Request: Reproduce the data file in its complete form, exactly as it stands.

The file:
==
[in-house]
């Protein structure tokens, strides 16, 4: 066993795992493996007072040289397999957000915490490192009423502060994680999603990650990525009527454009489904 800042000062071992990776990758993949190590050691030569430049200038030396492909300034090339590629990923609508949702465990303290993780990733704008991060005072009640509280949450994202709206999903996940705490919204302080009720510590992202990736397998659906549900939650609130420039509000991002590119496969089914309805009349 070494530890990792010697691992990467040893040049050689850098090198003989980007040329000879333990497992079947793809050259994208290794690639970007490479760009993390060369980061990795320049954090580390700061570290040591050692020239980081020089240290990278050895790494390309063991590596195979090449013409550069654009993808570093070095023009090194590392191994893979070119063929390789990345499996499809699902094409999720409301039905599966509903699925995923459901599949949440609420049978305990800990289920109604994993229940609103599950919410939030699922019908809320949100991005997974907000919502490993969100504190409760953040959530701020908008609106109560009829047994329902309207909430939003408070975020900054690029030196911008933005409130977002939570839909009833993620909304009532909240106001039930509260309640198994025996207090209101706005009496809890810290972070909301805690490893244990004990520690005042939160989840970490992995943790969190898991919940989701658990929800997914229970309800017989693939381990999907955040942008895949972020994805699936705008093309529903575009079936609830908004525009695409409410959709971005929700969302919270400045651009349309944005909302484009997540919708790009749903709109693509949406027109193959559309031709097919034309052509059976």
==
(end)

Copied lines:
[in-house]
């Protein structure tokens, strides 16, 4: 066993795992493996007072040289397999957000915490490192009423502060994680999603990650990525009527454009489904 800042000062071992990776990758993949190590050691030569430049200038030396492909300034090339590629990923609508949702465990303290993780990733704008991060005072009640509280949450994202709206999903996940705490919204302080009720510590992202990736397998659906549900939650609130420039509000991002590119496969089914309805009349 070494530890990792010697691992990467040893040049050689850098090198003989980007040329000879333990497992079947793809050259994208290794690639970007490479760009993390060369980061990795320049954090580390700061570290040591050692020239980081020089240290990278050895790494390309063991590596195979090449013409550069654009993808570093070095023009090194590392191994893979070119063929390789990345499996499809699902094409999720409301039905599966509903699925995923459901599949949440609420049978305990800990289920109604994993229940609103599950919410939030699922019908809320949100991005997974907000919502490993969100504190409760953040959530701020908008609106109560009829047994329902309207909430939003408070975020900054690029030196911008933005409130977002939570839909009833993620909304009532909240106001039930509260309640198994025996207090209101706005009496809890810290972070909301805690490893244990004990520690005042939160989840970490992995943790969190898991919940989701658990929800997914229970309800017989693939381990999907955040942008895949972020994805699936705008093309529903575009079936609830908004525009695409409410959709971005929700969302919270400045651009349309944005909302484009997540919708790009749903709109693509949406027109193959559309031709097919034309052509059976």